A glorious Saturday afternoon in September 2008. Hardly a cloud in the sky and an ideal chance to re-visit the church of St John The Baptist at Werrington, which fell foul of some dreadful lighting conditions the last time I was there!
The old part of Werrington village is very attractive, with the church being surrounded by some lovely old cottages.
Werrington is another of those villages that have all but been swallowed up by the growth of Peterborough. Just a small village at one time, the latest population figures that I have seen suggest that the population at the last count was somewhere in the region of 14,800.
Those who know me will probably know that I do not particularly enjoy photographing churches that are in built up areas. I aim though to include places like Werrington, Paston, Dogsthorpe, Farcet, Stanground and Woodston though as they were all once small villages before becoming swallowed by modern day Peterborough. Having spent some time here though I felt that the church of St John The Baptist at Werrington was a very pleasant little oasis of peace and calm in an otherwise very busy area of the city.
Church grounds are very well maintained indeed. Very attractive and well laid out. Someone (or most likely more than one person) can feel justifiably proud of themselves! Whilst wandering in the church grounds I noticed a lack of really old gravestones. Nothing earlier than the mid 19th Century. A little internet research after I returned home suggested that the oldest grave in the churchyard was dated 1851. Prior to that date it is thought that the deceased were laid to rest in nearby Paston.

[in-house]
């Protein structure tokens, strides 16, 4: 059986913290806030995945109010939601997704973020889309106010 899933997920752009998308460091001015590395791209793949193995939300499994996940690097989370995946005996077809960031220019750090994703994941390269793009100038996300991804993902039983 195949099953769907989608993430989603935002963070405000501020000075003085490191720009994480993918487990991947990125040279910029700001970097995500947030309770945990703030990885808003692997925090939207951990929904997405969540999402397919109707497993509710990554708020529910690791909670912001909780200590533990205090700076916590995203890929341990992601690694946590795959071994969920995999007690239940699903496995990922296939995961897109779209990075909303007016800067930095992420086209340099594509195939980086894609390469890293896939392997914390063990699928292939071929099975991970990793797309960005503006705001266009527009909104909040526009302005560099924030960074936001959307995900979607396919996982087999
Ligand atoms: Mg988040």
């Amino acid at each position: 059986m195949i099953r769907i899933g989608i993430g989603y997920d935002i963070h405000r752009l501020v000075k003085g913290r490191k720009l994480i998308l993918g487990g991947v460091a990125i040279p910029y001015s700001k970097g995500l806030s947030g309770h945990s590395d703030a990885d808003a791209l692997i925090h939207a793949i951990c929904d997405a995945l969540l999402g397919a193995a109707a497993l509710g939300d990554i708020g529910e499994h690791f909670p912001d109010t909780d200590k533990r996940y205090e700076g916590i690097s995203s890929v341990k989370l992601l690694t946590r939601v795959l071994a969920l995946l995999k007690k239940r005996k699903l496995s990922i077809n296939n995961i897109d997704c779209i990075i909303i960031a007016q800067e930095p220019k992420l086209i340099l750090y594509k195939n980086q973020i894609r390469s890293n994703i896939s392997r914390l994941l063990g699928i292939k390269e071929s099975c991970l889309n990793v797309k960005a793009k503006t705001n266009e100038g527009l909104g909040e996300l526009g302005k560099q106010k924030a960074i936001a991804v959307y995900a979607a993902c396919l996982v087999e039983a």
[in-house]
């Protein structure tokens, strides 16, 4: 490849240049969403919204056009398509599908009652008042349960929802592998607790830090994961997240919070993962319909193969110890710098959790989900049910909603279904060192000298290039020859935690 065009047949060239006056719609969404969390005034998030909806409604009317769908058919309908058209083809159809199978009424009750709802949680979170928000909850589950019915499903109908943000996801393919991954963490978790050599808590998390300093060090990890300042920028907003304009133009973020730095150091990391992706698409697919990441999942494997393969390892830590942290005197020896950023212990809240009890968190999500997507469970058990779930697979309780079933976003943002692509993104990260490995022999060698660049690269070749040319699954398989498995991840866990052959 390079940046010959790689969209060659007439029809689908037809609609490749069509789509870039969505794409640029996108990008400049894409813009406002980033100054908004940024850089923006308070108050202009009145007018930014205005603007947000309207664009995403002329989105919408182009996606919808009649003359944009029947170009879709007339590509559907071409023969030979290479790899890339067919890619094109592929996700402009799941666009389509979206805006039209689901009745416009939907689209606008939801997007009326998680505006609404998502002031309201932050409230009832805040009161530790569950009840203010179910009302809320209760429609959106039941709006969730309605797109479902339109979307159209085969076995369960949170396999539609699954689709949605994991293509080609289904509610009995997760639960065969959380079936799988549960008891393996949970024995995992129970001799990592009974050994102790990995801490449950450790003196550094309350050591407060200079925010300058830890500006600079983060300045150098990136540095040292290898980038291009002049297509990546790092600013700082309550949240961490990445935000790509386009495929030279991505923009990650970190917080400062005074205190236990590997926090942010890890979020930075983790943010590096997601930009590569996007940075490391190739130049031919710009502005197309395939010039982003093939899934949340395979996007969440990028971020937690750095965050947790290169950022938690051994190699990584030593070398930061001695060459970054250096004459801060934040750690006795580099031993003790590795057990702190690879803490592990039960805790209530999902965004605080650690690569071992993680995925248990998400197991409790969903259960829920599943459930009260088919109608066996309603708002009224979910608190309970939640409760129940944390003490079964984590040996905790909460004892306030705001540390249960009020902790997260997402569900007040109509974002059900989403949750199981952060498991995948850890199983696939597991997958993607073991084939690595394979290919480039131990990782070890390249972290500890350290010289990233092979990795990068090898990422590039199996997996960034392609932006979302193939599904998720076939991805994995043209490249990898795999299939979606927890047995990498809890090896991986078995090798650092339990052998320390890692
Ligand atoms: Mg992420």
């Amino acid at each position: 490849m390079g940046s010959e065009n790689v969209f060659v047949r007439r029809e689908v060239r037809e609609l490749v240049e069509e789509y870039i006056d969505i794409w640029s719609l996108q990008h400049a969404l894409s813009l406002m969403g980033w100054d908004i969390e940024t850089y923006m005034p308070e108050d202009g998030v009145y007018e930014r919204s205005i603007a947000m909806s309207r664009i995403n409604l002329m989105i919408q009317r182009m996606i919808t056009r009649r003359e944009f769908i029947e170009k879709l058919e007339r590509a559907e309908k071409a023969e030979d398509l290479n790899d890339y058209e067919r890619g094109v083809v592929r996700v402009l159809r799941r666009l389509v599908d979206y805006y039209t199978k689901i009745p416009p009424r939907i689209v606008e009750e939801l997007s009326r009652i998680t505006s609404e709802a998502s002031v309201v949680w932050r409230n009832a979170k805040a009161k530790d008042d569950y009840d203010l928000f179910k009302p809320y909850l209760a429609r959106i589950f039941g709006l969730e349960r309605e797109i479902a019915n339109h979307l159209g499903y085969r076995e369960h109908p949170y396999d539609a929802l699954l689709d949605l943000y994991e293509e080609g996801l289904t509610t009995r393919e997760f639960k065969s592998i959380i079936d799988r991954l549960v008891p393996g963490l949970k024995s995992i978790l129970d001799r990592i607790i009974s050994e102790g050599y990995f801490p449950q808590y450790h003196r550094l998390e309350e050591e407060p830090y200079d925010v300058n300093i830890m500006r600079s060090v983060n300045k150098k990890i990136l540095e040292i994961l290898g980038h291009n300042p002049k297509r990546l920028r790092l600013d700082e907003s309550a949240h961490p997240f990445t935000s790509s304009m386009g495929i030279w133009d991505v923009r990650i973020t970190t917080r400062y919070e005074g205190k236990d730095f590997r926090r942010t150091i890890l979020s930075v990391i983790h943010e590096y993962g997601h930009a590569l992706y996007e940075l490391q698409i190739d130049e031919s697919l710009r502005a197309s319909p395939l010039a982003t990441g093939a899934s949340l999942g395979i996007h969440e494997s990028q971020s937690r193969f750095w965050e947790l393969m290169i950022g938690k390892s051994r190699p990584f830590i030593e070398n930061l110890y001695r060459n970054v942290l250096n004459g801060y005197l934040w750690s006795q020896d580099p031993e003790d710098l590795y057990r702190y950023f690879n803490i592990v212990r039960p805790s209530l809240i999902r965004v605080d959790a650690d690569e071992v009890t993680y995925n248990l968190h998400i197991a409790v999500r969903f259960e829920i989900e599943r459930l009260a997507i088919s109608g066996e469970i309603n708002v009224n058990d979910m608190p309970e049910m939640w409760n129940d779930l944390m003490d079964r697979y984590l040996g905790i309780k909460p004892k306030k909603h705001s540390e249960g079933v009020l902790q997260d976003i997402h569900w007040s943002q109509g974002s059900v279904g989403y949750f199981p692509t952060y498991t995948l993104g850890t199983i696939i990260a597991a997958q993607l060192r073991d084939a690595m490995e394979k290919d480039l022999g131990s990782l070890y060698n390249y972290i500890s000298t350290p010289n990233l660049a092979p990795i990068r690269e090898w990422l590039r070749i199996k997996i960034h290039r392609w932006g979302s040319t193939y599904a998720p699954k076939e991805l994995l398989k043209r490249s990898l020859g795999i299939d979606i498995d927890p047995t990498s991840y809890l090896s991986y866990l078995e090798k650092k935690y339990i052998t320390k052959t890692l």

This church had some very ancient bells, which were taken down in 1930. One of these is now at Bellfounders John Taylor of Loughborough. These have been described as being the only bells in the Diocese of Peterborough to be cast before 1300. Some windows here date from the 14th Century, with the East Window being dated at 1330.
As mentioned earlier, church grounds are neat and tidy with the building itself looking in good order and well cared for. However, this was not always the case. At one point the church was in a very poor state of repair and for a time part of the nave was exposed to the weather. Work had to be done and a stone inset in to the West wall commemorates the repairs with the names of churchwardens Robert West and John Holden and a date of 1680 still being legible. The porch is dated 1668. Nice South porch with a small path leading up to it from the main road being flanked with evergreens. Really, very pleasant!
This really was a nice end to the day. Had started out in the fens in the fog and ended up in very pleasant sunshine. Nothing unusual or earth shattering about this church. Just an honest building in a nice setting cared for by people who obviously love their church! St John The Baptist at Werrington does not have the wow factor of St Mary at Whittlesey, or St Wendreda at March, seen earlier. It does not have gargoyles or grotesques, no intricately carved 18th Century graves. It is charming though and well worth a visit if you are in the area.